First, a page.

We live in a society that is petrified of suffering. Each day starts with a thousand moments of flinching at pain—at our alarm clocks, at the shower’s cold water, at missed emails that threaten loss and tragedy. We resent suffering and what it could mean for us. Job bewails that suffering looms with the shadow of divine disappointment: “I become afraid of all my suffering, for I know you will not hold me innocent” (Job 9:28).
Last night, I bolted onto the football field to face the Miami Dolphins. I was eager, surging with life, energy and strength. It was the last preseason game of my third season in the NFL. The ball snapped, and with a snap of his fingers, God mercifully showed me how small and weak I am compared to his grand and glorious sovereignty over all creation.
As I was hit from the side in my knee, I felt the pop, fell to the ground in excruciating pain, and knew my year was over before it had even begun.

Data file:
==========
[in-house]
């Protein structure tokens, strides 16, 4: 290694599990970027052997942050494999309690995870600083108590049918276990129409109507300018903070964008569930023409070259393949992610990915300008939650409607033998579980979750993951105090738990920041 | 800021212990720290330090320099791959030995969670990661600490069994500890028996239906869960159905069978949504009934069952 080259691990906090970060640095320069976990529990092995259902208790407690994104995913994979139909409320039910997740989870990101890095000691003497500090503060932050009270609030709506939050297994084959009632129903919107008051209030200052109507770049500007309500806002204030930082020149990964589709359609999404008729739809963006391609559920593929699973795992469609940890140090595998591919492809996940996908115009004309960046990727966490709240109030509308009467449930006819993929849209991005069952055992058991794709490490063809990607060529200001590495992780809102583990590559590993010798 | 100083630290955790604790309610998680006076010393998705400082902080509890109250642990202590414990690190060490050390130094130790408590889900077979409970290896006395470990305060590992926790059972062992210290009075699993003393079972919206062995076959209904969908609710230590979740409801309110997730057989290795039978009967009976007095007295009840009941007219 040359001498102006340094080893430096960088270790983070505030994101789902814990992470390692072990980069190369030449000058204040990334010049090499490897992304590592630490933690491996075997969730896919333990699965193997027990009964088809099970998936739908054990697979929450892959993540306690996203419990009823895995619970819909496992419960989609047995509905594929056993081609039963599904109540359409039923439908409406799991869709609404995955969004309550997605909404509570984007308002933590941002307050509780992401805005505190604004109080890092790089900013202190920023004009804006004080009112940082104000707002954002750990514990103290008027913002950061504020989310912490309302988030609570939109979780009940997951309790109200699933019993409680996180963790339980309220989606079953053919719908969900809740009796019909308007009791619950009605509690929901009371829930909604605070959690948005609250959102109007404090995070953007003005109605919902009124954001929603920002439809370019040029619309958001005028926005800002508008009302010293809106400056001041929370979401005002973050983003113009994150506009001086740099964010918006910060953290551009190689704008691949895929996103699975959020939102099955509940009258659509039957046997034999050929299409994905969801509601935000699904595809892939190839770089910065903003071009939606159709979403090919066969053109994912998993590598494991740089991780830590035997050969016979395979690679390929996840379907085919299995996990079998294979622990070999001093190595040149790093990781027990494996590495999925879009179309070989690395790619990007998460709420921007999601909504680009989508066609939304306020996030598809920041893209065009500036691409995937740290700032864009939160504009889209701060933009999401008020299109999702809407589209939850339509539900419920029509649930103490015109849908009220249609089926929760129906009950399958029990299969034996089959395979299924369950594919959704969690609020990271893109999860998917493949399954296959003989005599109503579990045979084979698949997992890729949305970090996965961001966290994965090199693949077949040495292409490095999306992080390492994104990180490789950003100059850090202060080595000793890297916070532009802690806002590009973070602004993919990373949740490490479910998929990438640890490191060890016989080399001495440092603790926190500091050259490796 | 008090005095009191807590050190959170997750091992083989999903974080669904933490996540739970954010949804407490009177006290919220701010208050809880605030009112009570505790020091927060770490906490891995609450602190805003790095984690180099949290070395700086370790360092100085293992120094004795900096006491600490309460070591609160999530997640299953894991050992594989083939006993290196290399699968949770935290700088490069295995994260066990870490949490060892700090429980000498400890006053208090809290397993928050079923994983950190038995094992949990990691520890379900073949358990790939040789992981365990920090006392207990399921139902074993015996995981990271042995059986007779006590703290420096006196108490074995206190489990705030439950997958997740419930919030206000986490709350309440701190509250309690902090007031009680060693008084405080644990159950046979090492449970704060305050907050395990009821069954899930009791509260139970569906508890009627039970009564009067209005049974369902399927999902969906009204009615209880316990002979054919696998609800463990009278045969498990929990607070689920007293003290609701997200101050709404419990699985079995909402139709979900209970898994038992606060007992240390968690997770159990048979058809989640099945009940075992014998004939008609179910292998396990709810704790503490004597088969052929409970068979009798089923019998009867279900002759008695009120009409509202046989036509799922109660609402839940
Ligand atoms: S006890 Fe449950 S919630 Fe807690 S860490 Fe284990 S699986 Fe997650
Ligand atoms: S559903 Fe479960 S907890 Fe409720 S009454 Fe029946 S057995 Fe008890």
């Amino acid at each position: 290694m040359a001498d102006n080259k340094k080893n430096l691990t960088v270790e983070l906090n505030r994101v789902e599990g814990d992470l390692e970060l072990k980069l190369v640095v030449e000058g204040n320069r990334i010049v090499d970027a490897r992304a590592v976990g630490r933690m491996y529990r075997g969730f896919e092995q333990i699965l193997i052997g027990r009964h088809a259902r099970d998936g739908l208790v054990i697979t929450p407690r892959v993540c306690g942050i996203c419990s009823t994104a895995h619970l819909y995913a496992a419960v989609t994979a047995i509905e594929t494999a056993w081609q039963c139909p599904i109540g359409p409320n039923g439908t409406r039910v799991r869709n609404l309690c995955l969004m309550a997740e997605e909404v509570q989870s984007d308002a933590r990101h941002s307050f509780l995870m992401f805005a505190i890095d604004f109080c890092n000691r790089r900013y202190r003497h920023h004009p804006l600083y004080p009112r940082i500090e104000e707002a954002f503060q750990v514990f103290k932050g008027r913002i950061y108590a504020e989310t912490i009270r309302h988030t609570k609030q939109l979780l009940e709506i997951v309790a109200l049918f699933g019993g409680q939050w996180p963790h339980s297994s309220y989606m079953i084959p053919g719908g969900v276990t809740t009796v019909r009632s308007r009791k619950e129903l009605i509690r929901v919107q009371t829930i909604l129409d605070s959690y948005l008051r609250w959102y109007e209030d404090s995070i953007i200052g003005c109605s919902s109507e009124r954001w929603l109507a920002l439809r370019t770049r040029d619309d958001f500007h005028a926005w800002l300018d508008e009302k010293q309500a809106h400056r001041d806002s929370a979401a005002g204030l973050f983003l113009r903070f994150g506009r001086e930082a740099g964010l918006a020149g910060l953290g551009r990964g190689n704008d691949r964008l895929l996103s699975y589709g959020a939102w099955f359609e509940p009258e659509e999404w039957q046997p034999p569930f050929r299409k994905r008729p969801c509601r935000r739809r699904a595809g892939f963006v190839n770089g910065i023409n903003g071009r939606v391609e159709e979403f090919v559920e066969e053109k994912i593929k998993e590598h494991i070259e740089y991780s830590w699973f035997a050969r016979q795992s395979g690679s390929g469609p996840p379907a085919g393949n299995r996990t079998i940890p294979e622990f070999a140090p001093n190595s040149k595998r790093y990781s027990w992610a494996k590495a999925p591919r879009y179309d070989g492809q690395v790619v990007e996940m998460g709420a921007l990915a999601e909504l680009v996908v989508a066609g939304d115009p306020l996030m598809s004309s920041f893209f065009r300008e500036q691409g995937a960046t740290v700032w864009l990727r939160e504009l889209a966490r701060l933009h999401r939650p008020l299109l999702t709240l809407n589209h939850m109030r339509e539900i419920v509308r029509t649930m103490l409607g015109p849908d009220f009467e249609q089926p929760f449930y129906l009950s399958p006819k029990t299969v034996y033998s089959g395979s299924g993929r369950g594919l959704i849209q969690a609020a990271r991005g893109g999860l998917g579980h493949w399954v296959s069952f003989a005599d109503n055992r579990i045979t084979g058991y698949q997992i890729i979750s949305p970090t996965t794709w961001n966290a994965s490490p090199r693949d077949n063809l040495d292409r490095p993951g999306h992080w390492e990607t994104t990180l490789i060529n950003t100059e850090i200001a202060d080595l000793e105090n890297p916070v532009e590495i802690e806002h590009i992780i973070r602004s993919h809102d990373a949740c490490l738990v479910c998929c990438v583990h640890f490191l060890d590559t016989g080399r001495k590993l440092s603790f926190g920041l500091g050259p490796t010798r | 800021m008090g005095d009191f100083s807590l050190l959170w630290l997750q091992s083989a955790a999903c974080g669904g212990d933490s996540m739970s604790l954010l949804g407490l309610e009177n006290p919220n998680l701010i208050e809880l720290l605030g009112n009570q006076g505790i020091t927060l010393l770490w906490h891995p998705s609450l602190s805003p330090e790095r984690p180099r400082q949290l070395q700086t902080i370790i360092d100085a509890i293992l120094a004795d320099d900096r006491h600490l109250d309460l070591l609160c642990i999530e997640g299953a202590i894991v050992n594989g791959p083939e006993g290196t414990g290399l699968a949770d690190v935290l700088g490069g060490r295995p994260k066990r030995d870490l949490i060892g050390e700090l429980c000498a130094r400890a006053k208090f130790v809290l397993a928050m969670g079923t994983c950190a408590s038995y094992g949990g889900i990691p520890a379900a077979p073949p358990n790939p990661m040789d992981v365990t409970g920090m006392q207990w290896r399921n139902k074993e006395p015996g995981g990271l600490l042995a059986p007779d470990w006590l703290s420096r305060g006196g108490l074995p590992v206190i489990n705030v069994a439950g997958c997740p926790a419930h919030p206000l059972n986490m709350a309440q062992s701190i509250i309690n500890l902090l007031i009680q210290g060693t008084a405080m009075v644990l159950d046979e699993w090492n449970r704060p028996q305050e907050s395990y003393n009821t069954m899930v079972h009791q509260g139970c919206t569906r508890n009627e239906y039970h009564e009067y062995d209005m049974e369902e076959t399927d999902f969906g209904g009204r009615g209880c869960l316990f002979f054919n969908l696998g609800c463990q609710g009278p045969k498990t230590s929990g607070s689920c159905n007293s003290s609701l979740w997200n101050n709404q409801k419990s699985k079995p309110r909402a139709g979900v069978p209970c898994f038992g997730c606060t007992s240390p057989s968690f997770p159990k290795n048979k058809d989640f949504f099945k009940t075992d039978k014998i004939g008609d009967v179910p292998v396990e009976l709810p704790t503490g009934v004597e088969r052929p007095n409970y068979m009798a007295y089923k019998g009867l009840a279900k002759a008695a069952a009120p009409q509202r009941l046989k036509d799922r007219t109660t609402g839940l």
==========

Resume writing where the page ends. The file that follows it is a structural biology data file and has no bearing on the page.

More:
In the NFL, it’s easy to publicly thank God when we win, when we are victors, when we feel like gods. I want to take the opportunity to thank God when I am afraid—I want to thank him for three things:
1. his promise to care for me in the midst of threatening pain;
2. his meaning, which he spins out of the thread of suffering; and
3. his joy, which resonates most beautifully when superficial pleasures fade.
God’s Sovereign Care
A few wrong angles, and I was hit, falling to the ground in pain. All of a sudden, five people ran out to me. My flesh and Satan would have me believe a thousand stories in that moment. “You’re done.” “You’re worthless.” “You’re going to lose everything.” “You can’t keep up.” “You’re pathetic.” But the more real story echoed through my heart. As I lay on the field, God’s Spirit through the word whispered in my ear, “We know that for those who love God all things work together for good” (Romans 8:28).
That verse was a promise to me. God works all things together for good. It was like the Holy Spirit was repeating it in my heart, over and over again, with each surge of pain through my knee: “For those who love me, I work all things together for good.” God cares for his people. We can’t bank on prosperity gospel promises. They can’t stand the test of God’s curse over the world. But God promises to care for us better than any worldly shepherd.
When we trust in the richest powers of the world, God says through Jeremiah, “All your lovers have forgotten you; they care nothing for you” (Jeremiah 30:14).